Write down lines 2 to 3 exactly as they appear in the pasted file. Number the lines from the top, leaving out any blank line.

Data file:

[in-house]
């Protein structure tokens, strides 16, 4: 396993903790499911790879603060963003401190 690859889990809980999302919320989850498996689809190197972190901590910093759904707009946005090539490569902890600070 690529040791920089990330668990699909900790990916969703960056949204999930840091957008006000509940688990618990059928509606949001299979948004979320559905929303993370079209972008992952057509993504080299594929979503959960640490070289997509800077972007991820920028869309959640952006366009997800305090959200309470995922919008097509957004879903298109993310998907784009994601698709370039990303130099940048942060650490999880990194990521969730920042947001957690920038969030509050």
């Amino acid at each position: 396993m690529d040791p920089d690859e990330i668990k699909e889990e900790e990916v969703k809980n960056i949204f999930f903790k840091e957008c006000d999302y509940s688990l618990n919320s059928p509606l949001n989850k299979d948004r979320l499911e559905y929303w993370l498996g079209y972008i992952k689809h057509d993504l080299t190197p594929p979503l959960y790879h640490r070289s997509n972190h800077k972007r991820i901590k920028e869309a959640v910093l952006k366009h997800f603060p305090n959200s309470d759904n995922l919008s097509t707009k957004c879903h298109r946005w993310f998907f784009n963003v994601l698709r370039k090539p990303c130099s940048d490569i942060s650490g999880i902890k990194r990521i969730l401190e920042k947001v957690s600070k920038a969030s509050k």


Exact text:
């Protein structure tokens, strides 16, 4: 396993903790499911790879603060963003401190 690859889990809980999302919320989850498996689809190197972190901590910093759904707009946005090539490569902890600070 690529040791920089990330668990699909900790990916969703960056949204999930840091957008006000509940688990618990059928509606949001299979948004979320559905929303993370079209972008992952057509993504080299594929979503959960640490070289997509800077972007991820920028869309959640952006366009997800305090959200309470995922919008097509957004879903298109993310998907784009994601698709370039990303130099940048942060650490999880990194990521969730920042947001957690920038969030509050």
């Amino acid at each position: 396993m690529d040791p920089d690859e990330i668990k699909e889990e900790e990916v969703k809980n960056i949204f999930f903790k840091e957008c006000d999302y509940s688990l618990n919320s059928p509606l949001n989850k299979d948004r979320l499911e559905y929303w993370l498996g079209y972008i992952k689809h057509d993504l080299t190197p594929p979503l959960y790879h640490r070289s997509n972190h800077k972007r991820i901590k920028e869309a959640v910093l952006k366009h997800f603060p305090n959200s309470d759904n995922l919008s097509t707009k957004c879903h298109r946005w993310f998907f784009n963003v994601l698709r370039k090539p990303c130099s940048d490569i942060s650490g999880i902890k990194r990521i969730l401190e920042k947001v957690s600070k920038a969030s509050k």